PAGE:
He felt a bit like a tank pausing for a duck to cross the road. But she was a very pretty duck.
So instead of the simpler blackmail scheme he’d been planning on to get the necessary inside information on Grayson Global, he ended up hacking into their computers. Which proved quite revealing when he discovered all the telltales Nolan Ross had left behind.
Nolan Ross, now: there was a man he could deal with.
He arranged an appointment. Well, he walked into NolCorp, which for Lex Luthor amounted to the same thing.
“What do you know about the Initiative?” he asked when he was ushered into the sanctum, before Nolan could rise or deliberately fail to rise.
Nolan blinked. “Um, a plot device on season four of Buffy?”
Lex smiled his razor blade grin. “Then it seems that I have some information you might find relevant,” he said, and opened his briefcase. He expected to learn a lot just from watching Nolan read the file.
Nolan Ross and Emily Thorne were closer than they appeared at first glance. Lex was used to sussing out secret connections. And once found, they could be tugged on. Perhaps Nolan Ross and Emily Thorne could provide just the kiss of English he needed to take the Initiative off the table once and for all.
... and for angryfurball: Damon/Elena; "Damon is either the best thing for her, or the worst." Note: um, this doesn’t have any Damon/Elena interaction? But it is all about that, so. Damon Salvatore & Bonnie Bennett, bestest enemies.
“So, can you break it?” Damon asked. Sure, the New Orleans witch had obviously known her stuff, but she didn’t have the same incentives as Bonnie did, nor the knowledge of how to break a hybrid sire bond. Also, Bonnie was as sharp as a fang; if there was an innovation in the witchy world that could get the job done, Bonnie Bennett was the one to find it.
“I can barely light a candle,” Bonnie said instead.
“Spare me your self-pity,” Damon began.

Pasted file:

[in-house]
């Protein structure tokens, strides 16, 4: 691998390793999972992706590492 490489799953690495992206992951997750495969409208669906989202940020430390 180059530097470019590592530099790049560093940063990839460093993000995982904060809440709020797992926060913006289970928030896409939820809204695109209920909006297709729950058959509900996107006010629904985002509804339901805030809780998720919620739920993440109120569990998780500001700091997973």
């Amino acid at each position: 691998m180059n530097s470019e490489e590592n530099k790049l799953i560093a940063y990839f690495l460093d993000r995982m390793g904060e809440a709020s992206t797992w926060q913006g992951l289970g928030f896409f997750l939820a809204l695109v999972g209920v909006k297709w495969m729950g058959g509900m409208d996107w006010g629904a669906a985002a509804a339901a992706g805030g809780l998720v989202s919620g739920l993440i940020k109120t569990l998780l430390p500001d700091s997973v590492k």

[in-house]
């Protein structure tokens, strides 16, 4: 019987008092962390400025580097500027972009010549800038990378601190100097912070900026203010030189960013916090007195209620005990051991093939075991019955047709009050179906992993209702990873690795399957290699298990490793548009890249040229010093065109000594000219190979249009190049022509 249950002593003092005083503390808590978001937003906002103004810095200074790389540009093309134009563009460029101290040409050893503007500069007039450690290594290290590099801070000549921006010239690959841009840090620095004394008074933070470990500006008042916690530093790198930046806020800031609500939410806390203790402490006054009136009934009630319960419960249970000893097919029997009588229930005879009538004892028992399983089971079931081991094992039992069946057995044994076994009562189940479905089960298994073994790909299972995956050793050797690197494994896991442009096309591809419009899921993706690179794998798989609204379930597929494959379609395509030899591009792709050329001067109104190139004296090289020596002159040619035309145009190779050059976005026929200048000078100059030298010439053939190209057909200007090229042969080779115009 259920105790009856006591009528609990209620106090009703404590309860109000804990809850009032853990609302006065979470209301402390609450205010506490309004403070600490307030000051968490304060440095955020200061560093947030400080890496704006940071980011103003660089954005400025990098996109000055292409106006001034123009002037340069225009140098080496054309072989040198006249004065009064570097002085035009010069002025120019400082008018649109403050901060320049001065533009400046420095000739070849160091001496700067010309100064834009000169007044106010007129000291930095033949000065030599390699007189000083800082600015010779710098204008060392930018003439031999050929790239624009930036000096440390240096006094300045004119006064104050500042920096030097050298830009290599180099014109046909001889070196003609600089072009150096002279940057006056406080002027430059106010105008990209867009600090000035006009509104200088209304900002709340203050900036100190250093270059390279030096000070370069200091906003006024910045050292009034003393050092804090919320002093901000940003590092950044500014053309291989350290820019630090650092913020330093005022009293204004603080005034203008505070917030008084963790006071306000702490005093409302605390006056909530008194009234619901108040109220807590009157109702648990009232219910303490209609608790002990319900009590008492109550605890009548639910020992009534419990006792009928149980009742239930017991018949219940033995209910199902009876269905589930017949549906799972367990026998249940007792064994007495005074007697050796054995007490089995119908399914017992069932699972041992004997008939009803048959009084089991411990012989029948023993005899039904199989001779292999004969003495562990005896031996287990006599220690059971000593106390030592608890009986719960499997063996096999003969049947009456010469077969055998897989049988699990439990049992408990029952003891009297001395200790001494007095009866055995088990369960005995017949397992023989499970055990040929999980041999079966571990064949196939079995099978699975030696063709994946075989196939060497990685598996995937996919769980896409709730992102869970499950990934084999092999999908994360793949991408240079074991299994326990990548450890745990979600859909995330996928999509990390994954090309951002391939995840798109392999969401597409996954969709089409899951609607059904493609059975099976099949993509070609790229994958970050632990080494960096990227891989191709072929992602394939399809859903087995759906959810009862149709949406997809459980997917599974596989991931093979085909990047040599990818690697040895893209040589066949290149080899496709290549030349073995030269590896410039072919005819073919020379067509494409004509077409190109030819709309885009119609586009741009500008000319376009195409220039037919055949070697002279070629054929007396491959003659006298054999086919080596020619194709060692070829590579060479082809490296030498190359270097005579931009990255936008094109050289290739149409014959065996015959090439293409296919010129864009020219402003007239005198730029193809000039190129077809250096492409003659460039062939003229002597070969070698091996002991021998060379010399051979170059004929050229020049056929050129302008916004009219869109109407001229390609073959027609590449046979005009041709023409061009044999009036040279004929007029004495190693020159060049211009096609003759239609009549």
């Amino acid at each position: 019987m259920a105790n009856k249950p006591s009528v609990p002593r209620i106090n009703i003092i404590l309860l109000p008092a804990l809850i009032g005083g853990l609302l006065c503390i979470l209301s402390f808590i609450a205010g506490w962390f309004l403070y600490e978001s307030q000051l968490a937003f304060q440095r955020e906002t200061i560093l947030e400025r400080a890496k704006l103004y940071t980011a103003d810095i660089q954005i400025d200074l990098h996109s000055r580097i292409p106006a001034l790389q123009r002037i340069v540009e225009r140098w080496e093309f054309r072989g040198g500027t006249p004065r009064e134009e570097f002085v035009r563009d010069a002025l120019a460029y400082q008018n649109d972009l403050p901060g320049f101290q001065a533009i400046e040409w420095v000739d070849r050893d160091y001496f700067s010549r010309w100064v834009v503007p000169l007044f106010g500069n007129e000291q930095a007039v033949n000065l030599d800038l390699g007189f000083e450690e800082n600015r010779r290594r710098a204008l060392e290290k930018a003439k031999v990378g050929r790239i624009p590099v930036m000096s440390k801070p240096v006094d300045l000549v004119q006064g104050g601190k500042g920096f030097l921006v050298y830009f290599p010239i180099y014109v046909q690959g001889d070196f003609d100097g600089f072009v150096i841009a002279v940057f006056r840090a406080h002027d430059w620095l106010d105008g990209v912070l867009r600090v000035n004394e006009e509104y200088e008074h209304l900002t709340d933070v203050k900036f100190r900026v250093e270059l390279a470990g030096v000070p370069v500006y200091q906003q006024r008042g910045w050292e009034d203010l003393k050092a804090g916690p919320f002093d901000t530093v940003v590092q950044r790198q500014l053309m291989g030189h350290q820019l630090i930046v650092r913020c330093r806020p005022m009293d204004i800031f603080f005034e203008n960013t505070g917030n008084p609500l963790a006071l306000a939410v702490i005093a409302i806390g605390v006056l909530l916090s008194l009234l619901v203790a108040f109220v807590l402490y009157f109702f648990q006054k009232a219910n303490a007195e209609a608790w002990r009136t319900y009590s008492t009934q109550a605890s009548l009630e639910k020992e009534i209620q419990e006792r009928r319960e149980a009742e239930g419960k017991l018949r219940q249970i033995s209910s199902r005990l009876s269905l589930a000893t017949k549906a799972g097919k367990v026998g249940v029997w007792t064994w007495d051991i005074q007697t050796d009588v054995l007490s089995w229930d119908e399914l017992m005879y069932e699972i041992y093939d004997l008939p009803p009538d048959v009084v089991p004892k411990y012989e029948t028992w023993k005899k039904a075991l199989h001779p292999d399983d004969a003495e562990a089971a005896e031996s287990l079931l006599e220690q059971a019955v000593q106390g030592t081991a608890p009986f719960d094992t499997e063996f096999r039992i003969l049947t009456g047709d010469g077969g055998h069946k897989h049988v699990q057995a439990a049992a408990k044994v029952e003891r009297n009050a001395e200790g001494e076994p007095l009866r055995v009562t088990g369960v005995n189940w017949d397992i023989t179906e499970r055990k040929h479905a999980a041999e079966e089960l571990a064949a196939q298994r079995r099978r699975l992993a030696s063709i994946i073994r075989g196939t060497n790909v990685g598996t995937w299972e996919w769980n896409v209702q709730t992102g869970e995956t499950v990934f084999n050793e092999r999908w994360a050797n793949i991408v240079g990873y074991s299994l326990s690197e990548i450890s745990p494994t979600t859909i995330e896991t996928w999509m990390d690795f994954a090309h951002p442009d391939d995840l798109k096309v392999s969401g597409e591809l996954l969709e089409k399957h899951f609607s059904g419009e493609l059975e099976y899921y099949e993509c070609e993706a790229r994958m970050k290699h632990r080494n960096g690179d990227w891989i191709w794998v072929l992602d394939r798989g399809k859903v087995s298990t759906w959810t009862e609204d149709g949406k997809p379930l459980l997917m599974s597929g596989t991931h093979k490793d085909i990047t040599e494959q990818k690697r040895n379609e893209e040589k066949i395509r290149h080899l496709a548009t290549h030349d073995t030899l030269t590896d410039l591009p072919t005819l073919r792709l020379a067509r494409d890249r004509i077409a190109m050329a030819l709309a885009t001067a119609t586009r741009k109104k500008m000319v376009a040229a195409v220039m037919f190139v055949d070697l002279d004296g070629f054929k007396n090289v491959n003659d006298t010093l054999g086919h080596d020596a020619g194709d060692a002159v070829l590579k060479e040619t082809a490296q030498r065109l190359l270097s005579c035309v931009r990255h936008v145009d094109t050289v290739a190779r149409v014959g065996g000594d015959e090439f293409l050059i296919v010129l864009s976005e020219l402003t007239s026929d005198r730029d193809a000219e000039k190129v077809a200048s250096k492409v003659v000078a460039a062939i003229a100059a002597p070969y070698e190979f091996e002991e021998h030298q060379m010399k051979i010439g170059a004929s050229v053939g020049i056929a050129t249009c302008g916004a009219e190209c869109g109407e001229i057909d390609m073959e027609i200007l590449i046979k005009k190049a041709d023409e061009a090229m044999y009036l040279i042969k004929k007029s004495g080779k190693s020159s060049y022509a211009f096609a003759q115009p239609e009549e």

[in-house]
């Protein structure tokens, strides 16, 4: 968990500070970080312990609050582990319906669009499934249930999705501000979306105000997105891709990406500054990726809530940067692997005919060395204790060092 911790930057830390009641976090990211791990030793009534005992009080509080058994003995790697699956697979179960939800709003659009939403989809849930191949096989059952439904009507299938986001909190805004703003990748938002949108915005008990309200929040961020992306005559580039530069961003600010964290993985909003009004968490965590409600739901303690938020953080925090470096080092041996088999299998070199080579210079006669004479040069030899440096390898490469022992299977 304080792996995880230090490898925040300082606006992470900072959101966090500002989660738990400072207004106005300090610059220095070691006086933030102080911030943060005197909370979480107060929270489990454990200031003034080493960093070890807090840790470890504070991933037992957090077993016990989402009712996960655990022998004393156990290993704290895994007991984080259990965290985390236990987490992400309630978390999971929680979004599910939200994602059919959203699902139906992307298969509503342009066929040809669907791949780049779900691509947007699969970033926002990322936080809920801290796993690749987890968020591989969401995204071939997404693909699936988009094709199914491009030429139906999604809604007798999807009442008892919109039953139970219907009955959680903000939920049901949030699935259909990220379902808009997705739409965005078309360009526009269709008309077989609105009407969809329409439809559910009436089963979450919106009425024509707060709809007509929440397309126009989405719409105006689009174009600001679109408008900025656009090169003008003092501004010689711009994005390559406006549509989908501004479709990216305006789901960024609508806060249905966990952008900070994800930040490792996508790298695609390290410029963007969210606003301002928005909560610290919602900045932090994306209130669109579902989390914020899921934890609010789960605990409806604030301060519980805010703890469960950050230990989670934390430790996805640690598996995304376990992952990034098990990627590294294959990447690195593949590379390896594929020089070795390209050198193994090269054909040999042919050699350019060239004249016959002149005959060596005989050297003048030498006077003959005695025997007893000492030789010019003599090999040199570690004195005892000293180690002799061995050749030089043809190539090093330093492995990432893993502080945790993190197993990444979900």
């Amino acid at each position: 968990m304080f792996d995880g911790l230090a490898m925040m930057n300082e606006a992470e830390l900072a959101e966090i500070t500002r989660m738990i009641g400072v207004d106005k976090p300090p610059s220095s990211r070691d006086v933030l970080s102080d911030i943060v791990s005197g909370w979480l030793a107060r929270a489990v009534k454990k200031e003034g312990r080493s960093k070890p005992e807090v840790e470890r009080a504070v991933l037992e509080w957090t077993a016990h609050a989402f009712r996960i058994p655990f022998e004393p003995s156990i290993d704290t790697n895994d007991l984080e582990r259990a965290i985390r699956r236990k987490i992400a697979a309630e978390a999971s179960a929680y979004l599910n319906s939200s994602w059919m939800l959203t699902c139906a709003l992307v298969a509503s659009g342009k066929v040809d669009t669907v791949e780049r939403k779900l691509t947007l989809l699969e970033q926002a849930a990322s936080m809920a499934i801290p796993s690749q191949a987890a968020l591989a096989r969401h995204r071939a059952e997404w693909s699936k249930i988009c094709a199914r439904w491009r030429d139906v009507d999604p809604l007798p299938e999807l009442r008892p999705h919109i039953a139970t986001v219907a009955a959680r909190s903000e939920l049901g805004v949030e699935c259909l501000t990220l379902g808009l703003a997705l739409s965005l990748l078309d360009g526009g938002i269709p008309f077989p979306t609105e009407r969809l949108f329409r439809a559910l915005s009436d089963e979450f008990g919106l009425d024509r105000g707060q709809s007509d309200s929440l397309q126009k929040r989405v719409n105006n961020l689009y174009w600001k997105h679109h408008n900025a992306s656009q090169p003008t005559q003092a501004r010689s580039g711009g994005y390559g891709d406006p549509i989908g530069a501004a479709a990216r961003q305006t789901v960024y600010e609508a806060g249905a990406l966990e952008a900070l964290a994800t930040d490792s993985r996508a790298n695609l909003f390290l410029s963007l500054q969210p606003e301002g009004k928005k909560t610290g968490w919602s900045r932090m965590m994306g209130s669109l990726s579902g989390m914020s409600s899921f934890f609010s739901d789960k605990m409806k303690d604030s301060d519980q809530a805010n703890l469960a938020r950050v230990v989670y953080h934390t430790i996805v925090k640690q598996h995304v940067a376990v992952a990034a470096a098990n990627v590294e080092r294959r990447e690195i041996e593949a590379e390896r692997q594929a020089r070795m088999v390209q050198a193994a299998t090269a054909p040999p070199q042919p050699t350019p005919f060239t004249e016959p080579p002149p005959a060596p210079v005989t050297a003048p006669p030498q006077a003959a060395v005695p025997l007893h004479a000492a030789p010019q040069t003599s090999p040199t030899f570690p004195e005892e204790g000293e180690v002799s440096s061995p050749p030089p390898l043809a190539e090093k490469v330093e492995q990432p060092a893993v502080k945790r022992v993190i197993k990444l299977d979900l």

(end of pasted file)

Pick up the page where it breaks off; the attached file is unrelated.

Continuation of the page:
Bonnie got in his face, or as close as she could get (she was kind of tiny). “It’s not self-pity! The spirits won’t help me, and maybe after a few years with this new kind of magic I could think about ways to help you. But you’re asking me to, to write sonnets in French when I’m still trying to figure out what the weird accent marks stand for!”
Damon closed his eyes. “I need the bond broken.” When he looked down at Bonnie again, she was at least listening. “Elena can say her feelings are separate, but as long as it’s in place she’ll never know for sure. I’ll never know for sure.”
Bonnie sighed and crossed her arms over her chest. He hated her pity, but if it secured her help he’d—well, not live with it, but the undead equivalent. “No one thinks you don’t love her. Except Caroline,” she added with tactless honesty.
“Bitter exes,” Damon said and shrugged expressively. “What can you do?”
“I’m not saying I can,” Bonnie said, and that was already a concession. He didn’t let himself smirk. “But I’ll do my best.”
He nodded. He had confidence in her best; all they had to do was survive long enough. Whether he could keep himself from doing things to make Elena hate him forever while the bond was still in place, that was another matter, but it was his problem and not hers.
“It matters, you know,” she said as he turned to leave. “That you want to break it.”
He stopped in his tracks. “And that’s the difference between you and me,” he told her, suddenly furious. Her pity was acceptable; her delusions were not. “That and witchcraft and stunning good looks, but anyway: you think that how someone feels is the measure of who they are. Whereas I know that what we do is all that matters.”
Bonnie’s jaw firmed. “You should think less about the what and more about the why,” she said. “Elena does.”
He gave her his patented smile-sneer. “That, witchie-poo, is precisely why you need to break the bond. Before it breaks her.”
He got out of there quickly. He wasn’t sure who’d won that encounter. He had the sneaking suspicion that it wasn’t him.
No matter. Bonnie would come through. She loved Elena enough.
He knew the feeling.